There certainly are such exceptions or allowances but some of us reject their applicability to Morris or to these payments or loans. Indeed, we believe that Morris’s ill-defined representational relationship is precisely what these rules strive to avoid. As discussed below, those concerns were magnified by Morris’s recent deposition where he seemed to struggle to separate matters falling under his roles as friend, donor, investor, and lawyer.

Rule 1.8.5(b)

Sullivan primarily objected that his client could claim exemption under Rule 1.8.5(b). I disagree, but first here is that second provision.

Notwithstanding paragraph (a), a lawyer may:

(1) pay or agree to pay such expenses to third persons,* from funds collected or to be collected for the client as a result of the representation, with the consent of the client;

(2) after the lawyer is retained by the client, agree to lend money to the client based on the client’s written* promise to repay the loan, provided the lawyer complies with rules 1.7(b), 1.7(c), and 1.8.1 before making the loan or agreeing to do so;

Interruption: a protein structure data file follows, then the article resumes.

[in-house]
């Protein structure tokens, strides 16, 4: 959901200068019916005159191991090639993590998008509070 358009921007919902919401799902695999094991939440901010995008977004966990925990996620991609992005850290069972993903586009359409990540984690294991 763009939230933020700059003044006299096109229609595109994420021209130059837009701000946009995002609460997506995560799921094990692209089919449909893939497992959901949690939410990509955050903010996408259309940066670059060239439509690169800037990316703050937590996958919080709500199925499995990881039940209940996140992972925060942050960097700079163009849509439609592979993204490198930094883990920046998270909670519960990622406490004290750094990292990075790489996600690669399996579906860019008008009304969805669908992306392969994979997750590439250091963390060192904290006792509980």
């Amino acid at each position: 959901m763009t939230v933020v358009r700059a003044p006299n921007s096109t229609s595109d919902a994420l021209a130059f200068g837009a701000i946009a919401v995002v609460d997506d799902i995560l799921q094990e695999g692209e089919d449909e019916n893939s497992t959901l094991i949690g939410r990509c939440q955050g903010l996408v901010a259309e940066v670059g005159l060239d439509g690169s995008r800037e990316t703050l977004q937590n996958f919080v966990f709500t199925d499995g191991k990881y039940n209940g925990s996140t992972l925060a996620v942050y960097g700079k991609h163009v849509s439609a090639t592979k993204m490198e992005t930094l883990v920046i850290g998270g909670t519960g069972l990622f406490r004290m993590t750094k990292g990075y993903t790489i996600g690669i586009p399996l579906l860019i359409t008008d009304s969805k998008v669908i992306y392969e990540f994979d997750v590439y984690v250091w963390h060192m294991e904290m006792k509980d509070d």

(3) advance the costs of prosecuting or defending a claim or action, or of otherwise protecting or promoting the client’s interests, the repayment of which may be contingent on the outcome of the matter; and

(4) pay the costs of prosecuting or defending a claim or action, or of otherwise protecting or promoting the interests of an indigent person* in a matter in which the lawyer represents the client.

I still do not see how this exception would apply to these payments. Again, I sent questions on these provisions and their conditions to ask how Morris could justify his claim for an exemption. Sullivan refused to supply those answers.